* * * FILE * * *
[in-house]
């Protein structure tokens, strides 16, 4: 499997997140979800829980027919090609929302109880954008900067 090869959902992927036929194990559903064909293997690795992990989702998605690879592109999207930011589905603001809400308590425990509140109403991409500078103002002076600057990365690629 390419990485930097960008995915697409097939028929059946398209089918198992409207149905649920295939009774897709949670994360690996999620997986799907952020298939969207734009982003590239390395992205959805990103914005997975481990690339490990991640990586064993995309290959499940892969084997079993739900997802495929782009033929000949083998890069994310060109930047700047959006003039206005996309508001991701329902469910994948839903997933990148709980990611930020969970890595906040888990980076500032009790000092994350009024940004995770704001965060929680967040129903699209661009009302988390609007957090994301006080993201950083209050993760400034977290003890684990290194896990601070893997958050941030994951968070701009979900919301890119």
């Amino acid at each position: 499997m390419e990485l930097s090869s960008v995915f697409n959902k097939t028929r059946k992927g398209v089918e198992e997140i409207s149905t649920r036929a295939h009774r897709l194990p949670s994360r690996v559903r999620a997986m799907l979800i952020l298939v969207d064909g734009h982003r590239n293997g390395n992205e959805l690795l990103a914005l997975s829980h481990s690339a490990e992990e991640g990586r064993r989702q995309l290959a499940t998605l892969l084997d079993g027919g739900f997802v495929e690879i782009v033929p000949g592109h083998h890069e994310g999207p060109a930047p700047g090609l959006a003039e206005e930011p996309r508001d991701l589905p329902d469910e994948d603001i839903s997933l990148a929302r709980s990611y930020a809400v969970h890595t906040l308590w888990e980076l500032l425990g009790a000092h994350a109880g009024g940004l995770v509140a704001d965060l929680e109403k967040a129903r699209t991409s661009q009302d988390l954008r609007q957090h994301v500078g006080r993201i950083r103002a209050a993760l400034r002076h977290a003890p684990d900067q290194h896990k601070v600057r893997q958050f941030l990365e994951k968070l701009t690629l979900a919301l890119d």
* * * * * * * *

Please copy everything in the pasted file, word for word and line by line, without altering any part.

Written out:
[in-house]
């Protein structure tokens, strides 16, 4: 499997997140979800829980027919090609929302109880954008900067 090869959902992927036929194990559903064909293997690795992990989702998605690879592109999207930011589905603001809400308590425990509140109403991409500078103002002076600057990365690629 390419990485930097960008995915697409097939028929059946398209089918198992409207149905649920295939009774897709949670994360690996999620997986799907952020298939969207734009982003590239390395992205959805990103914005997975481990690339490990991640990586064993995309290959499940892969084997079993739900997802495929782009033929000949083998890069994310060109930047700047959006003039206005996309508001991701329902469910994948839903997933990148709980990611930020969970890595906040888990980076500032009790000092994350009024940004995770704001965060929680967040129903699209661009009302988390609007957090994301006080993201950083209050993760400034977290003890684990290194896990601070893997958050941030994951968070701009979900919301890119």
């Amino acid at each position: 499997m390419e990485l930097s090869s960008v995915f697409n959902k097939t028929r059946k992927g398209v089918e198992e997140i409207s149905t649920r036929a295939h009774r897709l194990p949670s994360r690996v559903r999620a997986m799907l979800i952020l298939v969207d064909g734009h982003r590239n293997g390395n992205e959805l690795l990103a914005l997975s829980h481990s690339a490990e992990e991640g990586r064993r989702q995309l290959a499940t998605l892969l084997d079993g027919g739900f997802v495929e690879i782009v033929p000949g592109h083998h890069e994310g999207p060109a930047p700047g090609l959006a003039e206005e930011p996309r508001d991701l589905p329902d469910e994948d603001i839903s997933l990148a929302r709980s990611y930020a809400v969970h890595t906040l308590w888990e980076l500032l425990g009790a000092h994350a109880g009024g940004l995770v509140a704001d965060l929680e109403k967040a129903r699209t991409s661009q009302d988390l954008r609007q957090h994301v500078g006080r993201i950083r103002a209050a993760l400034r002076h977290a003890p684990d900067q290194h896990k601070v600057r893997q958050f941030l990365e994951k968070l701009t690629l979900a919301l890119d």